There was a strange gurgle that came from somewhere inside the dragon. Its long neck rippled. Maurice, who had worked his way to the front, reached out to pat it on the head just as it opened its mouth.
Hitokag swooped down from the dragon’s back and grabbed Maurice, yanking him out of the way as a green spray shot out. It covered the grass which immediately dissolved into sludge. The dragon bent down and began slurping it up. It was kind of disgusting.
Hitokag dropped Maurice down next to me.
“It doesn’t breathe fire, it breathes acid.” Maurice was incredibly excited by this near-fatal discovery.
“Yes,” said Hitokag. “Harmless to us but you soft-skins wouldn’t fare so well. Try not to get your faces melted off.” He raised a hand and signalled to his men. “It means he is ready to fly. You should get on board.”
“We’re going to fly on him?” Maurice’s eyes sparkled.
“You have decided to go then,” said Keezy.
“Looks like it,” I said. “You’re not coming?”
“We have matters to attend to here. The Worm King prophecy has to be fulfilled.”
“I wanted to ask you about the prophecy.”
“Ask Hitokag,” said Keezy with a sneer. “He will be able to tell you everything you wish to know.”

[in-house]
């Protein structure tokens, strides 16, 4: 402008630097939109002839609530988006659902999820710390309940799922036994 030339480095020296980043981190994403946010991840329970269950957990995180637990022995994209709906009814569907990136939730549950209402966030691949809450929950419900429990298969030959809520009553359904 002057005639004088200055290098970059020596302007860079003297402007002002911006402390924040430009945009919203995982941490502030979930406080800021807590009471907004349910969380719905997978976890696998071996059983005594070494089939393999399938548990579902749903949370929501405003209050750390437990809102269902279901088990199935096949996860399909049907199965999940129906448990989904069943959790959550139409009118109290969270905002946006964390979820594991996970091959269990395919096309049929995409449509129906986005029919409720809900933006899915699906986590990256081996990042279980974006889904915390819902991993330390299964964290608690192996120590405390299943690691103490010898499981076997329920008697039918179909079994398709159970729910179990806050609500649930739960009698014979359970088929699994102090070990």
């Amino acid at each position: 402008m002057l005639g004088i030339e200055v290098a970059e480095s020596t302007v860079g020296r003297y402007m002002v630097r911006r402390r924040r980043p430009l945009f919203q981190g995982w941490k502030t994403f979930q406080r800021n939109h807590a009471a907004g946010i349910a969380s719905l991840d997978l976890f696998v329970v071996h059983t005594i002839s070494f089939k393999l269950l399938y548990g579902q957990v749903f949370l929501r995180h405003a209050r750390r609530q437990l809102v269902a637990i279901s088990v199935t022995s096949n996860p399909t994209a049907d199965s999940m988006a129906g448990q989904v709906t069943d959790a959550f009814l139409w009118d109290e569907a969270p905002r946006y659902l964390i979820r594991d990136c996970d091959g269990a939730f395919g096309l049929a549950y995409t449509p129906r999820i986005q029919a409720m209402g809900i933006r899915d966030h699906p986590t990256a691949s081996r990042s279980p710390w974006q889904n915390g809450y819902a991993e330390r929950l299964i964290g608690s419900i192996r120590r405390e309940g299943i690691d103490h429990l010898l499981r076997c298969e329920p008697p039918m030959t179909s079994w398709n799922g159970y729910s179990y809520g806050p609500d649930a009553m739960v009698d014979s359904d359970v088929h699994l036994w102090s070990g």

“You don’t like him very much do you?”
“He is a glorified stableboy. Of the three lizardmen tribe, the Mezzic are the most arrogant. And that’s saying something. You have done much for me to be grateful for, Colin, but I would rather we not meet again.”
“If we do, you’ll still owe me.”
“Yes.” He turned and walked away.
The correct way to board a dragon, it turned out, was to start at the end of the tail and walk your way up between the plates sticking up on either side. The lizardmen flapped alongside. I was half-expecting them to point out the exits and show us where to stow our hand luggage.
By sitting with your back against one plate, and your feet wedged against the other, there was a kind of stability to how we were seated, even though our seat undulated under us.
Jenny sat down next to me, put her arms around my waist and her head on my chest. The dragon spread its wings and the world shook.
Jenny leaned in tight and kissed the side of my neck. Then she moved her mouth up to my ear and whispered, “I own you.”
I pulled my head away and looked into her large, brown eyes. “What did you say?”
“I said, I love you.”
“Really? That’s not what it sounded like.”
“Oh? What did it sound like?”
We lurched into the air. Flossie squealed and buried her head into Dudley’s chest. Maurice and Claire were next to each other holding hands.
We were almost vertical and I had to really push my feet into the opposite blade to not fall out.
Jenny squeezed me.
It occurred to me there really was no need to fly a dragon to go see the Archfiend when I had my very own archfiend right here.